Even as U.S. Border Patrol agents were reporting “critical equipment shortages,” the Department of Homeland Security let $28 million worth of radio equipment sit in a warehouse unused for more than a year, the agency’s internal watchdog said.
The department lacks an agencywide inventory of all radio equipment it owns and agencywide policies governing the purchases and use of communication equipment, said a report by the Homeland Security Department’s inspector general.
“DHS risks wasting taxpayer funds on equipment purchases and radio system investments that are not needed, sustainable, supportable or affordable,” the inspector general said.
Investigators found that Homeland Security purchased more than 8,000 pieces of radio equipment valued at $28 million, which then sat in a warehouse for more than year. Some equipment languished for almost two years.
For buying equipment it says it needs, and then not using it — leaving agents in the field high and dry — the Homeland Security Department wins this week’s Golden Hammer, a distinction given by The Washington Times to examples of fiscal mismanagement and the waste of taxpayers’ money.
The lack of a full inventory of equipment left different offices within the department — including U.S. Customs and Border Protection and U.S. Immigration and Customs Enforcement — to coordinate their own radio usage policies and purchases, with little central oversight from the parent department, the inspector general said.
Homeland Security officials said in response to the inspector general’s findings that they are aware of the issue and are working to create an agencywide inventory for equipment, as well as unifying management decisions on similar issues. As for radios specifically, Homeland Security in 2011 created the Tactical Communications Executive Steering Committee to coordinate and oversee operations and purchases by various offices.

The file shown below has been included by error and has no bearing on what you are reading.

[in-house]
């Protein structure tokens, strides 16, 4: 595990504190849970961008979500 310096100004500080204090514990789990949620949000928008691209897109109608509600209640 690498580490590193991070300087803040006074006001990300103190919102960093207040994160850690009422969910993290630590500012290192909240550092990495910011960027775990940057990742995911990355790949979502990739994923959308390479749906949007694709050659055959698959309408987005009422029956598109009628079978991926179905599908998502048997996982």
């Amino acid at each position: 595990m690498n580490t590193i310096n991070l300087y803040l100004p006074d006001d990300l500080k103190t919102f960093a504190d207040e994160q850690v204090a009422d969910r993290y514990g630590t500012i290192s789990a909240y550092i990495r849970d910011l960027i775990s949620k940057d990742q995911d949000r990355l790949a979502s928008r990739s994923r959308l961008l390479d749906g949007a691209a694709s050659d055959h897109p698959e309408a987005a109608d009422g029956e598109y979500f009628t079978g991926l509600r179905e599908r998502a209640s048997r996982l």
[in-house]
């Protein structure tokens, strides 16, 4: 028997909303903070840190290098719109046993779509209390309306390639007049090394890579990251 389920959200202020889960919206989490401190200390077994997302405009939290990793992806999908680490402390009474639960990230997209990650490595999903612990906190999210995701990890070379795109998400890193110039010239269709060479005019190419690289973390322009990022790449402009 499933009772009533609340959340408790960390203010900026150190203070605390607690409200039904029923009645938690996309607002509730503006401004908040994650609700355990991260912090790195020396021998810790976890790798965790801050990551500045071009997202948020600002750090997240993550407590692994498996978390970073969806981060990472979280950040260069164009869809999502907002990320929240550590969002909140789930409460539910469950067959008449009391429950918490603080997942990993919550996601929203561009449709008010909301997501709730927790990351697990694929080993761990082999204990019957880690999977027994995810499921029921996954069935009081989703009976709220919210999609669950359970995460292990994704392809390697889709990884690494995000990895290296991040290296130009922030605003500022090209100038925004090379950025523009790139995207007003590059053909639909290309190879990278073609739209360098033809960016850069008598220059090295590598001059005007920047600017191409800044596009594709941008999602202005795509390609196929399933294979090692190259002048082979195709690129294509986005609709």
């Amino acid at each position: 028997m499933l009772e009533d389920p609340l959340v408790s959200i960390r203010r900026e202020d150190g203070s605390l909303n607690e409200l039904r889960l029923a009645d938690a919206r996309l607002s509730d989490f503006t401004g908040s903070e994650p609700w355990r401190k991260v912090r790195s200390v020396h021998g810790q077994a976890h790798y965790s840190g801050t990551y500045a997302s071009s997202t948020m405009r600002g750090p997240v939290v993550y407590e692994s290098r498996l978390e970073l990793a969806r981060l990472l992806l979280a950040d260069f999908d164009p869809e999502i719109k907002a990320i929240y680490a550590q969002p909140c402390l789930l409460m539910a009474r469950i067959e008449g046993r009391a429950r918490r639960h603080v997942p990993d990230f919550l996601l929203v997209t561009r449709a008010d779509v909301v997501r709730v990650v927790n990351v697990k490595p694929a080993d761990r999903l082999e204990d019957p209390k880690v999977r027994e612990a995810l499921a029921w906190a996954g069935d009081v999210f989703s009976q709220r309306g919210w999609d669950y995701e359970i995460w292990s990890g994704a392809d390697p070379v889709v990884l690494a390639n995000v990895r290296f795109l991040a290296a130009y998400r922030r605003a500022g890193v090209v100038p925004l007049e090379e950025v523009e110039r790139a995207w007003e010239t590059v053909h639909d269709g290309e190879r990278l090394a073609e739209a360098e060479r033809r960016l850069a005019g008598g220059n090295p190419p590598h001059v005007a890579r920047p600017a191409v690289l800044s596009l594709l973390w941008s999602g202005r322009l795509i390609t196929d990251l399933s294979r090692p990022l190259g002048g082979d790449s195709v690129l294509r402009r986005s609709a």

“Since its inception, DHS has steadily improved integration of its operation missions,” a response from the agency said.
But Border Patrol officers were reporting shortages of radio equipment for all their agents. The warehouse stores of radios eventually were dispersed to agents in the field. But in August, 2012 — 16 months after the order was given — U.S. Customs and Border Protection is still reporting shortages of equipment.
“DHS does not have reliable department-wide inventory data or an effective governance structure to guide investment decision-making,” investigators said.
Investigators said CBP left 6,147 pieces of equipment sitting unused in a warehouse despite listing them as “active,” and ICE did the same with 1,740 pieces of equipment despite listing them as “in service.”
The inspector general’s report did not say that any harm has come to agents because of the shortages, but noted that it is becoming increasingly important for those in the field to be able to stay in constant contact.
“Since 2007, assaults on agents have risen more than 35 percent, including 13 deaths,” the inspector general wrote in a report last year.
The Department of Homeland Security operates 20 mobile radio networks and 197,000 pieces of radio equipment — such as walkie-talkies — for more than 120,000 agents. But the technology is becoming outdated.
“Many of these systems have exceeded their service-life and urgently need to be modernized to meet federal and DHS mandates,” the inspector general said. A complete overhaul of the inventory could cost as much as $3.2 billion, investigators said.